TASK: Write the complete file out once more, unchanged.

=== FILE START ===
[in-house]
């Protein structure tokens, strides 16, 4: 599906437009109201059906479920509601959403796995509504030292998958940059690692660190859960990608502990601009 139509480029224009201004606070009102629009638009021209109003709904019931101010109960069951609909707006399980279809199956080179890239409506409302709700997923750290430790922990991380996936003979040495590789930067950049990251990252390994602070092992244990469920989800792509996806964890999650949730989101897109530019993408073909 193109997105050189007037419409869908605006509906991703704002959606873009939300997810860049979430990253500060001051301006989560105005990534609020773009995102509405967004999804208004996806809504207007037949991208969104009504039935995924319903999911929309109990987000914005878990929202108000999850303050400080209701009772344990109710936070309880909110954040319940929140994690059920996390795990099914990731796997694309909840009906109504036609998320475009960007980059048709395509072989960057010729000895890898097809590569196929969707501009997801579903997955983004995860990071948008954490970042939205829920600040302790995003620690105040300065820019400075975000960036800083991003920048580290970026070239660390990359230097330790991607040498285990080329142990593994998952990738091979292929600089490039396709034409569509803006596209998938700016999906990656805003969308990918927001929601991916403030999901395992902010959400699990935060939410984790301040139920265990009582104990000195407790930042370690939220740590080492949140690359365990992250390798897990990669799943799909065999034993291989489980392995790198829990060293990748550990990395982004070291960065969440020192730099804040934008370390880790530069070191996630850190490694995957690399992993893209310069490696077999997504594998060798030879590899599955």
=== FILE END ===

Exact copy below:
[in-house]
């Protein structure tokens, strides 16, 4: 599906437009109201059906479920509601959403796995509504030292998958940059690692660190859960990608502990601009 139509480029224009201004606070009102629009638009021209109003709904019931101010109960069951609909707006399980279809199956080179890239409506409302709700997923750290430790922990991380996936003979040495590789930067950049990251990252390994602070092992244990469920989800792509996806964890999650949730989101897109530019993408073909 193109997105050189007037419409869908605006509906991703704002959606873009939300997810860049979430990253500060001051301006989560105005990534609020773009995102509405967004999804208004996806809504207007037949991208969104009504039935995924319903999911929309109990987000914005878990929202108000999850303050400080209701009772344990109710936070309880909110954040319940929140994690059920996390795990099914990731796997694309909840009906109504036609998320475009960007980059048709395509072989960057010729000895890898097809590569196929969707501009997801579903997955983004995860990071948008954490970042939205829920600040302790995003620690105040300065820019400075975000960036800083991003920048580290970026070239660390990359230097330790991607040498285990080329142990593994998952990738091979292929600089490039396709034409569509803006596209998938700016999906990656805003969308990918927001929601991916403030999901395992902010959400699990935060939410984790301040139920265990009582104990000195407790930042370690939220740590080492949140690359365990992250390798897990990669799943799909065999034993291989489980392995790198829990060293990748550990990395982004070291960065969440020192730099804040934008370390880790530069070191996630850190490694995957690399992993893209310069490696077999997504594998060798030879590899599955």